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U.S. Citizenship and Immigration Services (USCIS) is a component of the United States Department of Homeland Security (DHS). It performs many administrative functions formerly carried out by the former United States Immigration and Naturalization Service (INS), which was part of the Department of Justice. The stated priorities of USCIS are to promote national security, to eliminate immigration case backlogs, and to improve customer services. USCIS is headed by a director, currently Leon Rodriguez, who reports directly to the Secretary of Homeland Security.

USCIS is charged with processing immigrant visa petitions, naturalization petitions, and asylum and refugee applications, as well as making adjudicative decisions performed at the service centers, and managing all other immigration benefits functions (i.e., not immigration enforcement) performed by the former INS. Other responsibilities include:

  • Administration of immigration services and benefits
  • Adjudicating asylum claims
  • Issuing employment authorization documents (EAD)
  • Adjudicating petitions for non-immigrant temporary workers (H-1B, O-1, etc.)
  • Granting lawful permanent resident status
  • Granting United States citizenship

While core immigration benefits functions remain the same as under the INS, a new goal is to process applications efficiently and effectively. Improvement efforts have included attempts to reduce the applicant backlog, as well as providing customer service through different channels, including the National Customer Service Center (NCSC) with information in English and Spanish, Application Support Centers (ASCs), the Internet and other channels. The enforcement of immigration laws remain under CBP and ICE.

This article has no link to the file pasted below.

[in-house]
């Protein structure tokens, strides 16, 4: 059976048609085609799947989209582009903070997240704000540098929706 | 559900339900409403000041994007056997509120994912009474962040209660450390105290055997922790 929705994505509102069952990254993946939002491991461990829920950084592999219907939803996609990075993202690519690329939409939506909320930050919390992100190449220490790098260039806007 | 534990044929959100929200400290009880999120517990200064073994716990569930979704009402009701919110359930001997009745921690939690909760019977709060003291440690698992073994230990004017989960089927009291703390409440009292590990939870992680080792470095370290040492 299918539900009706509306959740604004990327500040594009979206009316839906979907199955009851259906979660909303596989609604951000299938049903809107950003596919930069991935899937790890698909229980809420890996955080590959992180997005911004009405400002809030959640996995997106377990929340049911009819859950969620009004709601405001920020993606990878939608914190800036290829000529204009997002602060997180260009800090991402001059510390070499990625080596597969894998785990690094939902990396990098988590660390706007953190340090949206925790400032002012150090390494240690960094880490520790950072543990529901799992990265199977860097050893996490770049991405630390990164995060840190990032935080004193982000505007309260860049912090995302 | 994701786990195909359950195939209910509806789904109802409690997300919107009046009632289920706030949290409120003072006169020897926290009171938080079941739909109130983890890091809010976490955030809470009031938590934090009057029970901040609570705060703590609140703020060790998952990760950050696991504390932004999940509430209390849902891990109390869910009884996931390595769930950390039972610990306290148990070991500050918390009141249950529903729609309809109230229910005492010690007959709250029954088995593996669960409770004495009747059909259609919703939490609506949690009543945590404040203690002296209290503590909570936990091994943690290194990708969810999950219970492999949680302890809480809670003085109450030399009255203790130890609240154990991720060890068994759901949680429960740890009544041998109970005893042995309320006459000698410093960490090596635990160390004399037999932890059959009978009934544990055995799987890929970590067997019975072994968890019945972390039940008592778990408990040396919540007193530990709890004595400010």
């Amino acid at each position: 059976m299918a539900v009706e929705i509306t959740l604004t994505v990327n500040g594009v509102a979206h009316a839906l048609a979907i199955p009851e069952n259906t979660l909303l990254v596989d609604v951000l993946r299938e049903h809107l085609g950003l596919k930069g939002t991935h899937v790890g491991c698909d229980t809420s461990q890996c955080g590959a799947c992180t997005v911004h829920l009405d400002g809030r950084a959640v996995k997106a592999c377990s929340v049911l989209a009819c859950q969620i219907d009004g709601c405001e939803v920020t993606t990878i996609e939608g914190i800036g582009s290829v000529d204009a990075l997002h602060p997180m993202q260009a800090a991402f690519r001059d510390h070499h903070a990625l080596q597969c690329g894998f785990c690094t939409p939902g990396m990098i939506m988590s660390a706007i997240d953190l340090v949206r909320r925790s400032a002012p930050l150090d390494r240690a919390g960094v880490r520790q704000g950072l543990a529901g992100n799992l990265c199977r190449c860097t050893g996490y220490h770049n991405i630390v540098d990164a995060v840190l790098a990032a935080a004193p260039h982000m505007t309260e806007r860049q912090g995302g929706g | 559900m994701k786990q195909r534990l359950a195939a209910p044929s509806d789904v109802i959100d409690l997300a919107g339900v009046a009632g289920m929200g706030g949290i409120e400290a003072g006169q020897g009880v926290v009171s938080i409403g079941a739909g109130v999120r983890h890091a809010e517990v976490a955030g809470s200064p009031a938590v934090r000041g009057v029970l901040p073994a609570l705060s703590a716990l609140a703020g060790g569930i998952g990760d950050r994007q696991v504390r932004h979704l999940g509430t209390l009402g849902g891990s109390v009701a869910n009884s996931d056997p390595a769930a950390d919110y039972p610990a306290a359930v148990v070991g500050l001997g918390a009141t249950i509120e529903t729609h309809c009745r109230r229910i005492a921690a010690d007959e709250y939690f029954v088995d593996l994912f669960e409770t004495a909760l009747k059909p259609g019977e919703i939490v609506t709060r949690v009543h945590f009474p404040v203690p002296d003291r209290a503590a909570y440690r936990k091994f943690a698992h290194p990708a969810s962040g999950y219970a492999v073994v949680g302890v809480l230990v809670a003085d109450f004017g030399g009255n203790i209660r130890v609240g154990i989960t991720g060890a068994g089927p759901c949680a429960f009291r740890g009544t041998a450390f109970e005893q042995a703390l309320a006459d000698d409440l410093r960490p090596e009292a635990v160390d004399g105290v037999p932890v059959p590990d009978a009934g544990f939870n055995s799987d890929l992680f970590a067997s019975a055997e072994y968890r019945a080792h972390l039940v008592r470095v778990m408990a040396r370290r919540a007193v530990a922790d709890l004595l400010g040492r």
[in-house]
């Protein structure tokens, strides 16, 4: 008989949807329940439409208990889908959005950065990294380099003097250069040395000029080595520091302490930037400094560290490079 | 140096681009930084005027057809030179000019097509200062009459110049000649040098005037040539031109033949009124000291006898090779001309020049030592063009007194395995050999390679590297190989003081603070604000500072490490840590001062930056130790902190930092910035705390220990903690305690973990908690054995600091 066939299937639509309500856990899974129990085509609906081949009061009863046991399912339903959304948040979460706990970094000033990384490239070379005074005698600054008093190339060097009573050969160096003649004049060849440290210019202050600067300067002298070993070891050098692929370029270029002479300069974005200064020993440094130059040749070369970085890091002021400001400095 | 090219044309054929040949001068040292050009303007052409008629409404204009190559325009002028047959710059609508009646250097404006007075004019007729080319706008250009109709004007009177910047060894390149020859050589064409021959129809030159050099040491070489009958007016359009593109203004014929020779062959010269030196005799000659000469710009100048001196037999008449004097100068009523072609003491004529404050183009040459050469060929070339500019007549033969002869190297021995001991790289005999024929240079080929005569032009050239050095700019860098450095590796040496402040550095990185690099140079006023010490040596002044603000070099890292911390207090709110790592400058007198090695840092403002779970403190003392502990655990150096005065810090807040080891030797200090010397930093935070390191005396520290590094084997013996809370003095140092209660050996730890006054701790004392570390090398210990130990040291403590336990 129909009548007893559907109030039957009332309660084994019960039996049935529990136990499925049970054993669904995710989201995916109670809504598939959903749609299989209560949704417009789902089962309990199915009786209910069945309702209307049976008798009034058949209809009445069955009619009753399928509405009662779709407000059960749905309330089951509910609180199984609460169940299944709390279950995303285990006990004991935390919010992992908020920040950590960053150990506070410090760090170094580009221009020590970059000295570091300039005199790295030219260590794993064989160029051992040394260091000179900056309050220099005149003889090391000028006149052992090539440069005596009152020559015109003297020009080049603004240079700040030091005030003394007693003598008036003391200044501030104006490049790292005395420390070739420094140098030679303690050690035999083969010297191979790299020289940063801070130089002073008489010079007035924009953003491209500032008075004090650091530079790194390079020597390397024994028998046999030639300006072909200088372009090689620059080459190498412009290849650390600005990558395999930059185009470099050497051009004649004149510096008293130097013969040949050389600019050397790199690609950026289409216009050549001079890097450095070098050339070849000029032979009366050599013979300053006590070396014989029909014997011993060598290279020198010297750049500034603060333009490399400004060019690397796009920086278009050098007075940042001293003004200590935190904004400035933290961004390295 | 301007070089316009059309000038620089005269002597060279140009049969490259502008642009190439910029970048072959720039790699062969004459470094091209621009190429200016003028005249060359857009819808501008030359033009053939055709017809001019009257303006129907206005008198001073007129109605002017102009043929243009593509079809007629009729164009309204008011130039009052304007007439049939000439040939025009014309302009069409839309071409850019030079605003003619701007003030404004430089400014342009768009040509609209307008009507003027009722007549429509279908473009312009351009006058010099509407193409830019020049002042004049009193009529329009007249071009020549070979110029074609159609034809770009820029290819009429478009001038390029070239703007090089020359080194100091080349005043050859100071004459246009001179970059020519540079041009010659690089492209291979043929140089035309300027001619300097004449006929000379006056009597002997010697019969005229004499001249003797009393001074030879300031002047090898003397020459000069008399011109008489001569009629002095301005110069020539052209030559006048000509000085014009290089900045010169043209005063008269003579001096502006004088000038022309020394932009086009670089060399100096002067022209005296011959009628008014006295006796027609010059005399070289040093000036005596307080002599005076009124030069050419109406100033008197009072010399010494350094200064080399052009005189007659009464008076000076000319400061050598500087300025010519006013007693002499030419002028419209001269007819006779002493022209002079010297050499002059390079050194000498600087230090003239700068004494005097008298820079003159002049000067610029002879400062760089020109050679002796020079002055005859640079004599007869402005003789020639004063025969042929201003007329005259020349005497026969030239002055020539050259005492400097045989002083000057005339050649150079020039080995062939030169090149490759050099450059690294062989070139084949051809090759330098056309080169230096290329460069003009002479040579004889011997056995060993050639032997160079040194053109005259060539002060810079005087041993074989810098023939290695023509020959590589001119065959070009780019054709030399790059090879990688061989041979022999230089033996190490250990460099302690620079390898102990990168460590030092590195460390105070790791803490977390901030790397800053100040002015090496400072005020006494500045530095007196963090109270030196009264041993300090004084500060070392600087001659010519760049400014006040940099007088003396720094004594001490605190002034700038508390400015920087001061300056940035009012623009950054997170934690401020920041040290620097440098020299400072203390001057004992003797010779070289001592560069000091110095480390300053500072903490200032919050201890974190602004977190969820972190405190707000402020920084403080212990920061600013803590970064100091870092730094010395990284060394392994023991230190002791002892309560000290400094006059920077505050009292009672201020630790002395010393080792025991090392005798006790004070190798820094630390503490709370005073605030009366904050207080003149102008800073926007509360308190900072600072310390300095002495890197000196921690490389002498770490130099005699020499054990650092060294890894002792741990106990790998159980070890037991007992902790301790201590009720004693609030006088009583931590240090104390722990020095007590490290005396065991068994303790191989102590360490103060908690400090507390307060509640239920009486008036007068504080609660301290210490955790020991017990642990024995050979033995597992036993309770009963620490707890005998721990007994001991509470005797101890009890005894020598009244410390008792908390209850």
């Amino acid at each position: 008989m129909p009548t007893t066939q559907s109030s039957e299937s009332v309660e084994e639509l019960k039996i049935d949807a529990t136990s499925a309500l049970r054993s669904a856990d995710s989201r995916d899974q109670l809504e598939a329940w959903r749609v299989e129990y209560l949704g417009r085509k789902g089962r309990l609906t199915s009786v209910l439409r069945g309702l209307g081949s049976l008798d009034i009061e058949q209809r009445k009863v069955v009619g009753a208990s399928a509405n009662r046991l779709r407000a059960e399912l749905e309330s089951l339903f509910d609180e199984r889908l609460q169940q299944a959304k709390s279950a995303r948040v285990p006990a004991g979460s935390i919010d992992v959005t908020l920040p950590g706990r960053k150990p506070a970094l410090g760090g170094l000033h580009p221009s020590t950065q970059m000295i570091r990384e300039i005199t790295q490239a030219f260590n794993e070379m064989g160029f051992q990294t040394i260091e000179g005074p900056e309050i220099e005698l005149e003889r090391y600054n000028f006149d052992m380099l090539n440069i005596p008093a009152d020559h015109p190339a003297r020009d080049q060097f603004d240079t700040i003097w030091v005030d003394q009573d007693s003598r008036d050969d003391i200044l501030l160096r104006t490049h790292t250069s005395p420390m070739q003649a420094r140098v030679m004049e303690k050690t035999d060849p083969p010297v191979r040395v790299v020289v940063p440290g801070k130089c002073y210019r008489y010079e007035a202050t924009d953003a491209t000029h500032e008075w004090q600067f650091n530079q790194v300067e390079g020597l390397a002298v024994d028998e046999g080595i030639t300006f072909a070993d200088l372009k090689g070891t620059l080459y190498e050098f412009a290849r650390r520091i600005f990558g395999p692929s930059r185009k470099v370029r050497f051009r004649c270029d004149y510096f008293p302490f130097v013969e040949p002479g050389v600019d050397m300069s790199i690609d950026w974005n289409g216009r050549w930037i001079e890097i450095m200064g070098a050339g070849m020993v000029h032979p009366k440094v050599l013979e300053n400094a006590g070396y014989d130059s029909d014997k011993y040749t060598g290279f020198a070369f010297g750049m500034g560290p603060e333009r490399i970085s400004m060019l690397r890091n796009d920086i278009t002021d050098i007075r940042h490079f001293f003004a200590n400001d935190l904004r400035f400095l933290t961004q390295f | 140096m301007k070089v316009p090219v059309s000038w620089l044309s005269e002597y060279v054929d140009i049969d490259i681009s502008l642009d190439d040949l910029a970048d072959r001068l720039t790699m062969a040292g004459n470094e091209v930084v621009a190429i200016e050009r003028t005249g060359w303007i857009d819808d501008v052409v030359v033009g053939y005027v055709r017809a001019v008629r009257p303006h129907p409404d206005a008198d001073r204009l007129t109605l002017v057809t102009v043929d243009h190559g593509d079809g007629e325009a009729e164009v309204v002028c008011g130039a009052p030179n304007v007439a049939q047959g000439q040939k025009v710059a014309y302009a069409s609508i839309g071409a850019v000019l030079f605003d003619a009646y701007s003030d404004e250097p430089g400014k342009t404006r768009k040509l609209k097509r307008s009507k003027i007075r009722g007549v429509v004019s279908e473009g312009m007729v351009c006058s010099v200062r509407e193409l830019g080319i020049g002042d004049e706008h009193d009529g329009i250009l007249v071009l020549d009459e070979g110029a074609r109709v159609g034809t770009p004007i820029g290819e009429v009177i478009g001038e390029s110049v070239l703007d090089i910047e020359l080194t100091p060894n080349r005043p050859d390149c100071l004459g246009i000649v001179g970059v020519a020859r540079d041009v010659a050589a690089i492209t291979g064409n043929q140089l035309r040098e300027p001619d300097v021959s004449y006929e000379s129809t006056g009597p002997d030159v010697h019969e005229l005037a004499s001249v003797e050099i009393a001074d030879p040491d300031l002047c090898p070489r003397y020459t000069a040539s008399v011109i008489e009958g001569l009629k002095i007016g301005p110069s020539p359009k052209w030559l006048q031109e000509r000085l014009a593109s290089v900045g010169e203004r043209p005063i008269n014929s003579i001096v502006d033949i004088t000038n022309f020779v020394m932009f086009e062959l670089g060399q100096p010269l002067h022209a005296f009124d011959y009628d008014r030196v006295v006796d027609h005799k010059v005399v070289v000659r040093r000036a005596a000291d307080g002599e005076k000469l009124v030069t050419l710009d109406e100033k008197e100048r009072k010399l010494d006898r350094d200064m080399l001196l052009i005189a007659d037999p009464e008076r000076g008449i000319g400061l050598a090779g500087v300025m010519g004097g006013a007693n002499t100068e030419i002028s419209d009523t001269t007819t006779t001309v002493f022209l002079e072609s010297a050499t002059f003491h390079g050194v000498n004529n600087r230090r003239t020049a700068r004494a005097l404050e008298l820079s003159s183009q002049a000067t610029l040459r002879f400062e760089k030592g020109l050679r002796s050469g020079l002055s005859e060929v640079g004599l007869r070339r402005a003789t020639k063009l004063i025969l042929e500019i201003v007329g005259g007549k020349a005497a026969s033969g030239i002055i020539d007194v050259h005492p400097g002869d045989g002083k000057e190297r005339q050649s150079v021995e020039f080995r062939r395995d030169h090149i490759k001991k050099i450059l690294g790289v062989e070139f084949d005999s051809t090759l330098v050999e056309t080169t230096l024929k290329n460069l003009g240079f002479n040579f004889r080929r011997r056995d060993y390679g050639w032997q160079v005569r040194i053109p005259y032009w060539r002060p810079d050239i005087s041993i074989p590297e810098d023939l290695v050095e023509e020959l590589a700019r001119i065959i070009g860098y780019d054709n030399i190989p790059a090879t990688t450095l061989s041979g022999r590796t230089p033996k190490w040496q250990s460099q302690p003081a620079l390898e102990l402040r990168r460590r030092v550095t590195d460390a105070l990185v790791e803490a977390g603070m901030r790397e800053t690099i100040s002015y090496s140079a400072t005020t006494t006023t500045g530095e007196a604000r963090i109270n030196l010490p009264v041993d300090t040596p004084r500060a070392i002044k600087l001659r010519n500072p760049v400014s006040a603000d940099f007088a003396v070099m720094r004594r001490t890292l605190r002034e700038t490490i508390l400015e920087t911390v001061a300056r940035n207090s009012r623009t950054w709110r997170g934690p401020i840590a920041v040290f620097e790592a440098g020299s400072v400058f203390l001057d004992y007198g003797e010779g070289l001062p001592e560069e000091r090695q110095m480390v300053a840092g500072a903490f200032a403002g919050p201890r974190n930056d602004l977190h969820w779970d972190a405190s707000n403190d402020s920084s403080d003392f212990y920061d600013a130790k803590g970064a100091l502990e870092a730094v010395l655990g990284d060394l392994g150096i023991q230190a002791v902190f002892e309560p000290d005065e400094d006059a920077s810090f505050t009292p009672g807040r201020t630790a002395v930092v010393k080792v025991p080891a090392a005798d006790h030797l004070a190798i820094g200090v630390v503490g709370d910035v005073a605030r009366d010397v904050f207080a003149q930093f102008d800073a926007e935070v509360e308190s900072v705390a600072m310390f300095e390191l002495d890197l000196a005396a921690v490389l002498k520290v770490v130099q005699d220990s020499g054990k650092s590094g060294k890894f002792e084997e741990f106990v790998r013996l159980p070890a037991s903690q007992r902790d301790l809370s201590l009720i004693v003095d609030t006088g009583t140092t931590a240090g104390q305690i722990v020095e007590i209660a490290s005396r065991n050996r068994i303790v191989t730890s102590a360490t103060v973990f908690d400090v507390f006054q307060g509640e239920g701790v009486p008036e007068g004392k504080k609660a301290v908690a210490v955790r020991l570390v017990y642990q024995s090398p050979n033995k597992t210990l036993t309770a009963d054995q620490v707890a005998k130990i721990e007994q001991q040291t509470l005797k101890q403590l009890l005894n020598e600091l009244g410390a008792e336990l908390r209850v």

USCIS focuses on two key points on the immigrant’s journey towards civic integration: when they first become permanent residents and when they are ready to begin the formal naturalization process. A lawful permanent resident is eligible to become a citizen of the United States after holding the Permanent Resident Card for at least five continuous years, with no trips out of the United States that last for 180 days or more. If, however, the lawful permanent resident marries a U.S. citizen, eligibility for U.S. citizenship is shortened to three years so long as the resident has been living with the spouse continuously for at least three years and the spouse has been a resident for at least three years.

USCIS consists of 19,000 federal employees and contractors working at 223 offices around the world. Unlike most other federal agencies, USCIS is funded almost entirely by user fees. Under President George W. Bush’s FY2008 budget request, direct congressional appropriations made about 1% of the USCIS budget and about 99% of the budget was funded through fees. The total USCIS FY2008 budget was projected to be $2.6 billion

 

For more information on the EB-5 program,
please click here to visit the USCIS website.

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Agency overview
Formed March 1, 2003; 13 years ago
Jurisdiction Federal government of the United States
Headquarters Washington, D.C.
Employees 19,000 (2014)
Annual budget $3.219 billion (2014)
Agency executives
  • Leon Rodriguez, Director
  • Lori Scialabba, Deputy Director
Parent agency United States Department of Homeland Security
Website uscis.gov/eb-5
 
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